I’ve been playing a bit of Dungeon World and I’m interested in damage dice. Specifically, what do they add to the game? In AW, there’s just a harm number and it’s modified with +/- mods and the harm move, but no damage roll. What’s better about doing it the way DW does it?
The answer that I’ve come up with is, basically, nothing. Or rather, the link to D&D may have value (familiarity, sentimentality, kitch or whatever) for some people, but not me, and I’m not seeing anything else. So, I’m hoping there’s something cool about it that I haven’t noticed or thought of yet.
What is it?
21 thoughts on “I’ve been playing a bit of Dungeon World and I’m interested in damage dice. Specifically, what do they add to the…”
I’m pretty sure it’s a genre emulation thing. It adds randomness and reminds everyone that DW is a game about punching monsters and stealing their stuff as opposed to a game about profound characters and emotional exploration (not to say you can’t have those).
Essentially, it’s special because it’s part of the game’s focus, while AW harm counters are just another countdown, just like any other of the million countdowns you could be using for everything.
It draws out a fight, a bit, to show off the narrative of the fight. AW feels a little more to the point with a focus on the outcome and consequences.
It also serves as a way to differentiate the Fighter (d10) from the Wizard (d4). In AW, Harm is tied to the weapon, making a Brainer as deadly as a Gunlugger in some situations.
To be honest, I’m right there with you, Christopher — I don’t know what they add, if anything, and I’m not in love with them. It feels awesome when I H&S with a 12+, and then roll an 8 on my 1d8, and a 6 on my extra 1d6, and shout out at the GM “14 damage, punk! Take that, Orc Chieftain Hurgleblog!” But it feels so much crappier when I roll a 12+ on H&S and then roll a 1 on my 1d8 and a 1 on my 1d6. The crappy feeling, to me, outweighs the good feeling, and I’d rather just have the static damage of AW.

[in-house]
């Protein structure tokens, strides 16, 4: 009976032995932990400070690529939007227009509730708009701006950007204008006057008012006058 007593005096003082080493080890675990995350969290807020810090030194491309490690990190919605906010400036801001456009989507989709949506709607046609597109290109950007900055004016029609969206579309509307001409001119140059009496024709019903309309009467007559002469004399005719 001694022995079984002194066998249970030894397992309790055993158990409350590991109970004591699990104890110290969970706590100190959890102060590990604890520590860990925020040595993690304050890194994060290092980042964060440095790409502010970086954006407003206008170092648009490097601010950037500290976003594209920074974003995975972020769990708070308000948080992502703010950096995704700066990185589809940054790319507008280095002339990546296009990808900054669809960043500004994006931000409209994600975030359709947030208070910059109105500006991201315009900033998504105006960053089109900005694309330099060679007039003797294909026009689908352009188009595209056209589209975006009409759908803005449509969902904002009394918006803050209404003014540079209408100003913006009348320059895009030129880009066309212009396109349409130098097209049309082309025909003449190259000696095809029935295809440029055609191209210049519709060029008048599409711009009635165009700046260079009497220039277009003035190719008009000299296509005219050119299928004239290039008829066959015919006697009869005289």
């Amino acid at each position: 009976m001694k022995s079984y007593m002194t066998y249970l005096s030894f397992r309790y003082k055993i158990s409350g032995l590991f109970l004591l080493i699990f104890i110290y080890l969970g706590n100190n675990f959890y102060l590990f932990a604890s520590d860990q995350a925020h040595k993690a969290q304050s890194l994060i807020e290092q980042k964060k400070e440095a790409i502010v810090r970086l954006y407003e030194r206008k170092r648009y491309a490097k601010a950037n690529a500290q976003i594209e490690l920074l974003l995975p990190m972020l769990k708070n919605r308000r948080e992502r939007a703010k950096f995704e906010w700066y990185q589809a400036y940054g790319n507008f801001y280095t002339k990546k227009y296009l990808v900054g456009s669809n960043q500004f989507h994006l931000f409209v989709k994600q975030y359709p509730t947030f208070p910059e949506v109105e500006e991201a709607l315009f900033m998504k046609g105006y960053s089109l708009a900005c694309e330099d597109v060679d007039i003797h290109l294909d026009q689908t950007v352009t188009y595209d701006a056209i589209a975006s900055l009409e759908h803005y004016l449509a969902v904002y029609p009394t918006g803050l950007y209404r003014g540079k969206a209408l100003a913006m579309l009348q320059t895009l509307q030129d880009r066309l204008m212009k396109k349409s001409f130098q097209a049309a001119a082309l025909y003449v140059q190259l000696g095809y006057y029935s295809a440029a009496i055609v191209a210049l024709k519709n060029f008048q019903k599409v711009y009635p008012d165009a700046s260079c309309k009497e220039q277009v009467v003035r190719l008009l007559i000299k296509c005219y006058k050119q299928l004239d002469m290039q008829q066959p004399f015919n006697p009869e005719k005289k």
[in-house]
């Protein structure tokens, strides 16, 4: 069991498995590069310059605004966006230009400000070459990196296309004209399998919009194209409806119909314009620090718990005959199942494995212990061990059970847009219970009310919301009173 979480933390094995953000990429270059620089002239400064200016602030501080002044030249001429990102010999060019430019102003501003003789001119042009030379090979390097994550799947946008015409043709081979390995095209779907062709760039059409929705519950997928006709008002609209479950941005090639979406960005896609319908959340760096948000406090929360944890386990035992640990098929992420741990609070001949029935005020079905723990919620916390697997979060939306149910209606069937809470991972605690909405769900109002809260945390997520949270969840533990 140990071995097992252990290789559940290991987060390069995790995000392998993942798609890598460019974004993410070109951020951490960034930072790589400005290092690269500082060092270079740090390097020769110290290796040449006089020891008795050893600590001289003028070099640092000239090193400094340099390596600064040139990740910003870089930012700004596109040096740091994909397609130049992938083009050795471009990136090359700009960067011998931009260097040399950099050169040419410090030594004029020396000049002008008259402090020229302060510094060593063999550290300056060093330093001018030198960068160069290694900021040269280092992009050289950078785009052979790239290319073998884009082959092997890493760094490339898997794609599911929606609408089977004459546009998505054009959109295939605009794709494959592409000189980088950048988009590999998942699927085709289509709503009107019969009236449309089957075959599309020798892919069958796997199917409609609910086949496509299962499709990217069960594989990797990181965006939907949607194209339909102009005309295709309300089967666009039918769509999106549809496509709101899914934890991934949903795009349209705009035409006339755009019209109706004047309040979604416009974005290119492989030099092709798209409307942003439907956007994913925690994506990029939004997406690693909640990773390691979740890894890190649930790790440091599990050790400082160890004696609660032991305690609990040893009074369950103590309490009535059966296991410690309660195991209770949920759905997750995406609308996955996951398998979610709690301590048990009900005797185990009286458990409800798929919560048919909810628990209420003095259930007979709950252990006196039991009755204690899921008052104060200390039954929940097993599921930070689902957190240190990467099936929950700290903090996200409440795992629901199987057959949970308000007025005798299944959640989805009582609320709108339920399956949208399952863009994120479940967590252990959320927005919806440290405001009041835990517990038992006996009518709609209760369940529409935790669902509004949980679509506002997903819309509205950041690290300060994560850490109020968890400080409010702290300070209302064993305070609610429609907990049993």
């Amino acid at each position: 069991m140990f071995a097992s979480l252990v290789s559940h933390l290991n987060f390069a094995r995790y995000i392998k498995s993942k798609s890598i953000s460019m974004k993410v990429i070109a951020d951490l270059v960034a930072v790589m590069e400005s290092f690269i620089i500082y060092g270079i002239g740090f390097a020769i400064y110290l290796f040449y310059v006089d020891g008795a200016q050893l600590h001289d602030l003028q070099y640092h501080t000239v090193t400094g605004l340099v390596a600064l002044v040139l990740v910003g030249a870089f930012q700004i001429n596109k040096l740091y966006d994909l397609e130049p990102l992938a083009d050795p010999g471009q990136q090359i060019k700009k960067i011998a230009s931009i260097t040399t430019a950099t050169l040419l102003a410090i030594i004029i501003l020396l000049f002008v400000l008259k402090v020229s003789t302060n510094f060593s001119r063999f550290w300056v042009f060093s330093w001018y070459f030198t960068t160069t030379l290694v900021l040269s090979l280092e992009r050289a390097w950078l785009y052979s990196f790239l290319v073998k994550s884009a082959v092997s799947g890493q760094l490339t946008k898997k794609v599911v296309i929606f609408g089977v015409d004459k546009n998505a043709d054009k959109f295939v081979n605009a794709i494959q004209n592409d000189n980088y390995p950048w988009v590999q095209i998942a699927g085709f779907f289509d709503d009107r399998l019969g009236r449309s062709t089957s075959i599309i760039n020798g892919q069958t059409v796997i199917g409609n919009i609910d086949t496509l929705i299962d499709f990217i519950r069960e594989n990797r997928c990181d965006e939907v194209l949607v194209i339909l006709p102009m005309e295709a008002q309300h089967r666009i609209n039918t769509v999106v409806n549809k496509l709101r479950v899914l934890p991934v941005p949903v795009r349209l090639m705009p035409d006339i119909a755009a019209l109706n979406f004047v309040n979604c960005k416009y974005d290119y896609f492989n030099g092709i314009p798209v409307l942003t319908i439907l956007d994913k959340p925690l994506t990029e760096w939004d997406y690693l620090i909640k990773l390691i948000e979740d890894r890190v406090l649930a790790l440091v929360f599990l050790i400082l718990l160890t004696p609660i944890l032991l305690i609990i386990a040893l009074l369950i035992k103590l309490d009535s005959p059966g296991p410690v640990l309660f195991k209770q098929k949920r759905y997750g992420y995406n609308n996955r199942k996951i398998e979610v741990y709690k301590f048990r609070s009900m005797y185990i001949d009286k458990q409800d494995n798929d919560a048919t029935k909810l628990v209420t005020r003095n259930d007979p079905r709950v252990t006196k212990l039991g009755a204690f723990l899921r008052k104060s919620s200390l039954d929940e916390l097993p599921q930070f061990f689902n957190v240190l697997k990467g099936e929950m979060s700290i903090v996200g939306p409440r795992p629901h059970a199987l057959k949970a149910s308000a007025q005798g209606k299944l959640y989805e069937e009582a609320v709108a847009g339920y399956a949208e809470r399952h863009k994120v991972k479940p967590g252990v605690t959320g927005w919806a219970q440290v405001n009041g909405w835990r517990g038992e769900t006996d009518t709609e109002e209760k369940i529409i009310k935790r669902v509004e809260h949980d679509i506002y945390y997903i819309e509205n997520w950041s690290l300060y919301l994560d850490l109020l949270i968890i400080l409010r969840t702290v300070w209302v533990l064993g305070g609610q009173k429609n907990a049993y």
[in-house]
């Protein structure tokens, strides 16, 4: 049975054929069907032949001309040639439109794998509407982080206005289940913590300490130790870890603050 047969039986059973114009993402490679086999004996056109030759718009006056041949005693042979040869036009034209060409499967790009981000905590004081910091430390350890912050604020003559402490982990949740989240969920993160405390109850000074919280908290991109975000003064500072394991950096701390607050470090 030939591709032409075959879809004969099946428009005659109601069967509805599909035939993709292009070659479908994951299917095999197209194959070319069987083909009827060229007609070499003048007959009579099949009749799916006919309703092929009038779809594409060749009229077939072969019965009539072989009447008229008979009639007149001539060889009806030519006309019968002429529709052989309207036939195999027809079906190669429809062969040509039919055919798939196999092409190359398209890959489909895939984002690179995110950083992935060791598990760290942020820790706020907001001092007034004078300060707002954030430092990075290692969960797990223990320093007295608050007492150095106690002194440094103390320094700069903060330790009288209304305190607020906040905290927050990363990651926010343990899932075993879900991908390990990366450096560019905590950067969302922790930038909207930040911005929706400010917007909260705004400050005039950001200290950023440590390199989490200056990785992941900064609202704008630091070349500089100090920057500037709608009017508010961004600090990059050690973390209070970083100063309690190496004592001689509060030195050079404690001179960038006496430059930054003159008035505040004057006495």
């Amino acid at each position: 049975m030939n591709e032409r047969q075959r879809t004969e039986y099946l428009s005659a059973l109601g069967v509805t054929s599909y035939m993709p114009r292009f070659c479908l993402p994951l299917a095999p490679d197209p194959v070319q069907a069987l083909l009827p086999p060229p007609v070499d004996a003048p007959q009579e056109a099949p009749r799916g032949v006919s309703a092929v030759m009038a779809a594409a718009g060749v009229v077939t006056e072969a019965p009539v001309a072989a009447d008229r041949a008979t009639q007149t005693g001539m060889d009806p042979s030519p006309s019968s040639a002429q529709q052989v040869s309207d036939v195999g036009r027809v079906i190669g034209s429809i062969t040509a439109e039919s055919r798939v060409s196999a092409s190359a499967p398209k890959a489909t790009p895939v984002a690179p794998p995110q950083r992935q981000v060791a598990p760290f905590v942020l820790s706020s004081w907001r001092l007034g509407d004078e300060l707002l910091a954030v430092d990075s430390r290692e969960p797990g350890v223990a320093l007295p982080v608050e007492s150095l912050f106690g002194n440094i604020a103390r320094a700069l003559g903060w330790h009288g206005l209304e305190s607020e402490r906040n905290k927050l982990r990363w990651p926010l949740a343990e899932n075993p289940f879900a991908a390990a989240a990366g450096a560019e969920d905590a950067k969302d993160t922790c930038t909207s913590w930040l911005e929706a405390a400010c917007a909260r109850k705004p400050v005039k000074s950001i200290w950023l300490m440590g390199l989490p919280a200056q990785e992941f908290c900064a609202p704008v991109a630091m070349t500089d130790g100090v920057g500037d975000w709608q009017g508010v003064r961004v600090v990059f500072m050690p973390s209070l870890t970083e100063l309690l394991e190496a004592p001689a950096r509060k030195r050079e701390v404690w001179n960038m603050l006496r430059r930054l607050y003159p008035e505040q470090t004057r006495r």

So, then, here’s me playing devil’s advocate, and trying to come up with some reasons: (and, while I was writing this, I was pre-empted so that my answers are now repeats, damn you you smart fast people you, but, c’est la vie)
(1) The size of the damage dice allow for easy differentiation in combat ability. The Brainer shoots you with a shotgun? 3-harm. Battlebabe shoots you with a shotgun? 3-harm. There are some moves that will adjust this up, but for the most part, even the combat inept will pretty much do the same harm as the combat savvy, especially towards the start of the game. But the Wizard only does d4 with a sword, while the Fighter does d10. They could still both roll 1, but at least the Fighter can and is more likely to do more damage, thus representing skill.